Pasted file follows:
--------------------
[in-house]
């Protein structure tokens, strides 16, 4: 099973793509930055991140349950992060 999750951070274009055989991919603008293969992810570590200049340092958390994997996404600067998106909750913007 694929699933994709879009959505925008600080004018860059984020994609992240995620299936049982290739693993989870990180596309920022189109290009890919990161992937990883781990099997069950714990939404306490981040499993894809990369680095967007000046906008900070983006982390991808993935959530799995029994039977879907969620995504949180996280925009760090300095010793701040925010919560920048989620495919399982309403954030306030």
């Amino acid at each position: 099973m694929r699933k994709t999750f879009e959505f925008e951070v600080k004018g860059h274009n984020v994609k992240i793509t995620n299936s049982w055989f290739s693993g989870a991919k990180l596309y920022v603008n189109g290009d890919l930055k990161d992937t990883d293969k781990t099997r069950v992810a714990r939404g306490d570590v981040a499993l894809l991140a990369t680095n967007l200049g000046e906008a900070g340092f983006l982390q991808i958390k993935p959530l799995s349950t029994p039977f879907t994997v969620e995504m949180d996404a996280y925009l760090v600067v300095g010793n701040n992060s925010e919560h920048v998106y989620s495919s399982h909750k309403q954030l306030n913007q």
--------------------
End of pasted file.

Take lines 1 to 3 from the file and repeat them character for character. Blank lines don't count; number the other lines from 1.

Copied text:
[in-house]
């Protein structure tokens, strides 16, 4: 099973793509930055991140349950992060 999750951070274009055989991919603008293969992810570590200049340092958390994997996404600067998106909750913007 694929699933994709879009959505925008600080004018860059984020994609992240995620299936049982290739693993989870990180596309920022189109290009890919990161992937990883781990099997069950714990939404306490981040499993894809990369680095967007000046906008900070983006982390991808993935959530799995029994039977879907969620995504949180996280925009760090300095010793701040925010919560920048989620495919399982309403954030306030």
């Amino acid at each position: 099973m694929r699933k994709t999750f879009e959505f925008e951070v600080k004018g860059h274009n984020v994609k992240i793509t995620n299936s049982w055989f290739s693993g989870a991919k990180l596309y920022v603008n189109g290009d890919l930055k990161d992937t990883d293969k781990t099997r069950v992810a714990r939404g306490d570590v981040a499993l894809l991140a990369t680095n967007l200049g000046e906008a900070g340092f983006l982390q991808i958390k993935p959530l799995s349950t029994p039977f879907t994997v969620e995504m949180d996404a996280y925009l760090v600067v300095g010793n701040n992060s925010e919560h920048v998106y989620s495919s399982h909750k309403q954030l306030n913007q």